And then there was rugby and the big one in those days was winning the triple crown. The teams playing were England, Ireland, Scotland and Wales, and any team beating the other three won the triple crown.

There are three Triple Crown cartoons in the collection.This one is 1926 and at this point (7 March) we had beaten England, but had been beaten by Scotland and were to go on to lose to Wales. So we were already out of the running.

This one is 1930 and at that point (1 March) we had beaten England, but had been beaten by Scotland and were to go on to lose to Wales. So we were already out of the running.

This one is 1931 and at that point (7 March) we had already beaten Scotland and were to go on to beat Wales. But we had already been beaten by England and were not in the running at this stage.

Just looking at the cartoons alone you would think all we had to do in those three years (1926, 1930 and 1931) was to beat Wales and we were home and dry. But in all three cases we were already a goner.

So knowing the score when the cartoons appeared what do they tell us? In each case there was the Welsh match still to play, and perhaps that is the only concern of the cartoons. We went on to beat Wales in 1931 and lost to them in the other two years.

As it turned out there was no winner of the Triple Crown in any of the three years. Ireland had not won since 1899 and was not to win again until 1948.

That's enough guff for the rugby afficionados. This one is rugby in the service of politics.
Catption: So strong was the opposition in the Dáil to the Civil Service Regulations (Amendment) Bill that the Government could only obtain a majority of five for the second reading in a division list of 67.

The underlying issue was an interesting one. The Government had discovered that the existing primary legislation - Section 4.2 effectively prohibited recruitment to the Civil Service on a gender basis. The only discrimination allowed was based on age, health, character and whether the appropriate examination fee had been paid.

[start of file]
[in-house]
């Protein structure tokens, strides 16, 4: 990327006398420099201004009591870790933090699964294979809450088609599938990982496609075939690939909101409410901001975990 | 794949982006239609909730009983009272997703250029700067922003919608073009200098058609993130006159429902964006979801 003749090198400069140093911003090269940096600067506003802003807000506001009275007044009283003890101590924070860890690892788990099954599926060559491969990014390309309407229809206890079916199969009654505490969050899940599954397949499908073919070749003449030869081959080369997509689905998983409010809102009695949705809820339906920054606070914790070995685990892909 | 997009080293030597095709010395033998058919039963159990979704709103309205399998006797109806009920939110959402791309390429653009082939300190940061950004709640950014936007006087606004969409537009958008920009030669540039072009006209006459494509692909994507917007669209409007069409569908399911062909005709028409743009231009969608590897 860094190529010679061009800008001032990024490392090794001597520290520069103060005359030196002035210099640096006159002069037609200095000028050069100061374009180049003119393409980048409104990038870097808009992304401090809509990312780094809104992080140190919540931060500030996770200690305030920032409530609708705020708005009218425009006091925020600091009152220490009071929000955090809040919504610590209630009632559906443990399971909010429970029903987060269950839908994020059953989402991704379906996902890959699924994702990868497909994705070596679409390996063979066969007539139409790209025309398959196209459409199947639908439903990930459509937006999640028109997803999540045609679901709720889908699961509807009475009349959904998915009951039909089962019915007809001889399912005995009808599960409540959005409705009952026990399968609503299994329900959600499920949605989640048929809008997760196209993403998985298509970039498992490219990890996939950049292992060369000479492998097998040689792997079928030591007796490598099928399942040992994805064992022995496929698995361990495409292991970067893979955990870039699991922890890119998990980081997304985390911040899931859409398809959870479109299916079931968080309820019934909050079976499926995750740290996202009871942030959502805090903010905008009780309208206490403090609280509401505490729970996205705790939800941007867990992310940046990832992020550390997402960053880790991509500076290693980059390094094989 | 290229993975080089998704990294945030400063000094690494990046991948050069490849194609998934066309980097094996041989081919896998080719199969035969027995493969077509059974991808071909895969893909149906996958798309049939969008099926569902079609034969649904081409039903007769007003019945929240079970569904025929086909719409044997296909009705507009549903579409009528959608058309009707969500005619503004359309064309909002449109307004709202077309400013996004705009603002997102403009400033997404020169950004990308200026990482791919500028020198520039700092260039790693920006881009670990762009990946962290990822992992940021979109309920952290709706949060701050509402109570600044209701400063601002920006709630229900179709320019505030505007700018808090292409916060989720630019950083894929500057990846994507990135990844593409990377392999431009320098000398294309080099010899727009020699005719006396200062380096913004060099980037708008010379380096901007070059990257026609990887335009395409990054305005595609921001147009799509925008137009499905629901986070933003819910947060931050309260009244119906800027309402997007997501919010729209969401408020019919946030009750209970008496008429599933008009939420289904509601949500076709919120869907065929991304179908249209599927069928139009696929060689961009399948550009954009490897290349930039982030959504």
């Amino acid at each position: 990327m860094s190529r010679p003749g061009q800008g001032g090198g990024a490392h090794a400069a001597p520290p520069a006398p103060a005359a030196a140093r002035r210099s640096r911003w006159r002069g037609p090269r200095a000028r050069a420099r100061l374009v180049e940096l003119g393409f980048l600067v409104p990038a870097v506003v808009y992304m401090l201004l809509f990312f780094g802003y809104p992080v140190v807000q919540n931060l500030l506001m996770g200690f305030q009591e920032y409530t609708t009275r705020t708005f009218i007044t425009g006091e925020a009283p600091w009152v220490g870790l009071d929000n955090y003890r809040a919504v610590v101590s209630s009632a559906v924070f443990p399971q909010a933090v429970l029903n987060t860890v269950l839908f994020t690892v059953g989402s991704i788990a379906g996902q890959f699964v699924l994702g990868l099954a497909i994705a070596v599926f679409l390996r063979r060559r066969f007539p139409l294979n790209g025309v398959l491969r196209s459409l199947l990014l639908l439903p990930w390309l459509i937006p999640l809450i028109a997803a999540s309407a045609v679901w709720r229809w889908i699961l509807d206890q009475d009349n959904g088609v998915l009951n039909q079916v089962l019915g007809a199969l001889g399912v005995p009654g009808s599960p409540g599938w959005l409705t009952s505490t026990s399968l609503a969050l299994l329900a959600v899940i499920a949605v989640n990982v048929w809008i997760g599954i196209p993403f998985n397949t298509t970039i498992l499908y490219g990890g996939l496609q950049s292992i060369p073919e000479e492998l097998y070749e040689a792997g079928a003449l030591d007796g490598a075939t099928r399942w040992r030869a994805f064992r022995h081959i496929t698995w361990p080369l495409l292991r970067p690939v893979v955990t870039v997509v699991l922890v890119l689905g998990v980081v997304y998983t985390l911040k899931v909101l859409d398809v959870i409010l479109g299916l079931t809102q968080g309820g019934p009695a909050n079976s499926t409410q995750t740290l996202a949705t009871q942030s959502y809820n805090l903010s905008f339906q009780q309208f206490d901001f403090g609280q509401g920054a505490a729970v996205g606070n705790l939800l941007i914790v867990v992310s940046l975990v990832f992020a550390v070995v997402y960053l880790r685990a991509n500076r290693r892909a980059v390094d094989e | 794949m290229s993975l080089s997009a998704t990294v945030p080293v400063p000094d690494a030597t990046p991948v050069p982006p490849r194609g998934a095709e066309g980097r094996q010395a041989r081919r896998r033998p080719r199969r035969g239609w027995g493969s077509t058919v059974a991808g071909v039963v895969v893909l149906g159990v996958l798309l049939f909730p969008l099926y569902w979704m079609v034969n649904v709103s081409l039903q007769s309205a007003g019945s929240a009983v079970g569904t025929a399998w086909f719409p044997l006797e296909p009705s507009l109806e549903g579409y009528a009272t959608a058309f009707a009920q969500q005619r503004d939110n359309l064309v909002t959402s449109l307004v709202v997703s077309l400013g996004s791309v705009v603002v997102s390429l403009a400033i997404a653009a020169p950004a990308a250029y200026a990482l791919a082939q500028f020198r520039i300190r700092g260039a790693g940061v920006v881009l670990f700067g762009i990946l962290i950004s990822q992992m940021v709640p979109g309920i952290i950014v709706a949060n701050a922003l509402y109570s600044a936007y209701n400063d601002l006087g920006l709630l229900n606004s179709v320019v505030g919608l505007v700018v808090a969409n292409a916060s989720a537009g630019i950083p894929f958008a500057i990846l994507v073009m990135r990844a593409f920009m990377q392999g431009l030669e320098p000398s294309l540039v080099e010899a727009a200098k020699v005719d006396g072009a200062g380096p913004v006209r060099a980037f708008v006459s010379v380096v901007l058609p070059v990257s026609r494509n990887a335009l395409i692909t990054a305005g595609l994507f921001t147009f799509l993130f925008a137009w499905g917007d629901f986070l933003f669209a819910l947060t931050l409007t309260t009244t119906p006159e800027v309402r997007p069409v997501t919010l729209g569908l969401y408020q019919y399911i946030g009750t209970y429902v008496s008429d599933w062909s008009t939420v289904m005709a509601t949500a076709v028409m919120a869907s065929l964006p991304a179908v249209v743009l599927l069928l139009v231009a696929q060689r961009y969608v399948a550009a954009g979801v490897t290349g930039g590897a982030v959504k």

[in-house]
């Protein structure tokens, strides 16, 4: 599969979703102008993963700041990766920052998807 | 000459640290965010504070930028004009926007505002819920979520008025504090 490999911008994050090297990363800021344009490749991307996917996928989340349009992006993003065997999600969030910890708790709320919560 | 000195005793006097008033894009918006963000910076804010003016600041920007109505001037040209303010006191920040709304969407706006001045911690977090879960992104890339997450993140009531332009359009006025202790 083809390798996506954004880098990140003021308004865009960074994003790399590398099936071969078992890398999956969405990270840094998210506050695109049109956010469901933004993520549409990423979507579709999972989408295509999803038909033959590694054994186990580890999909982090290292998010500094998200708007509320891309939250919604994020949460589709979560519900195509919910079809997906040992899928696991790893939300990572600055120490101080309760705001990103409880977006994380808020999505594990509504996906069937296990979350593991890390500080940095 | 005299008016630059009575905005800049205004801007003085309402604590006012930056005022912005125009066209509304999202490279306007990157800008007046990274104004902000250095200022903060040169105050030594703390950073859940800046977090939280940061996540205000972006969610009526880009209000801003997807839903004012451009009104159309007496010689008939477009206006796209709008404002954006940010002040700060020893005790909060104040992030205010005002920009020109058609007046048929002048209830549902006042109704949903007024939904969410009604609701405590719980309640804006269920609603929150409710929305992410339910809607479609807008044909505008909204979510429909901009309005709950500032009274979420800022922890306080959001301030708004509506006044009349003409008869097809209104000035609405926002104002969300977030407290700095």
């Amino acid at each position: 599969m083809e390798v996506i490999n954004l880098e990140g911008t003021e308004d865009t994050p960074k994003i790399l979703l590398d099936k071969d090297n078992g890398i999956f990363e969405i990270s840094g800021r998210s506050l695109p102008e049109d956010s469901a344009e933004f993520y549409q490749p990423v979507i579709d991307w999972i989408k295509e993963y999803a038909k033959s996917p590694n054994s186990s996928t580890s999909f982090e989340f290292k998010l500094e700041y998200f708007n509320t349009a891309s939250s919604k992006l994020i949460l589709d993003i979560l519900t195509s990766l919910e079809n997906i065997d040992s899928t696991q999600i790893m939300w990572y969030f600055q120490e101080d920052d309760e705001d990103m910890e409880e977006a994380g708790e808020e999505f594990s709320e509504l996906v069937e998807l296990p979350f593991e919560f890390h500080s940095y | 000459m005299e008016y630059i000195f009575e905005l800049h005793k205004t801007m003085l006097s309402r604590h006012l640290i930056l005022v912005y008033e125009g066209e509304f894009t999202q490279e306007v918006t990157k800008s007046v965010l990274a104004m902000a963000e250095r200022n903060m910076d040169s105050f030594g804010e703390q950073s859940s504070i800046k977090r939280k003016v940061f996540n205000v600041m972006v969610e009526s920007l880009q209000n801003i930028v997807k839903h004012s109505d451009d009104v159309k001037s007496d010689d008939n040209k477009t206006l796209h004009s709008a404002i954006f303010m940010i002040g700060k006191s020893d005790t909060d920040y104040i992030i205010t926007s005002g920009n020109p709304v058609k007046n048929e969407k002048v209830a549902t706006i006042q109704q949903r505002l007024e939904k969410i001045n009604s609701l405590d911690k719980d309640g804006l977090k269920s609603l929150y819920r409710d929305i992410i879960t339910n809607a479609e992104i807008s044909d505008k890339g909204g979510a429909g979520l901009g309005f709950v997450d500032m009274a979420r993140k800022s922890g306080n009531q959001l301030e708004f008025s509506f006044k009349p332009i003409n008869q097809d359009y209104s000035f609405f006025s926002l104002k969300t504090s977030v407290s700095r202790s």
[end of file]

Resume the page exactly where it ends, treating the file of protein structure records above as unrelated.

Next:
But the Government didn't want male clerk typists and it didn't want female customs officers. So the word "sex" had to be added to the primary legislation to allow the regulations to discriminate on this basis.

I am including a sprinkling of other sports which figure in Brewster's cartoons below:

Butterfly hunting (August 1929).

I have another example included in my post on Brewster and the Flu.

Bullfighting (July 1931).
Caption: "Not a single Communist has won a seat in the new Spanish Parliament".

Mountaineering (April 1927)
Caption: "In regard to the abolition of redundant departments the Free State Government might take a lesson from the British Government"

Grouse Shooting (January 1930)
Caption: "The various Governments put their names to pacts of peace, but seem to hesitate about honouring their signatures. While the prospects of complete agreement on all points at the London Disarmament Conference are not very rosy, one need not be in a hurry to predict absolute failure".

The remaining sporty cartoons cover a raft of areas, such as: wrestling, fishing, balooning, cricket, greyhound racing, sailing, kite-flying, tennis, ten pin bowling, punting, sailing, and flying.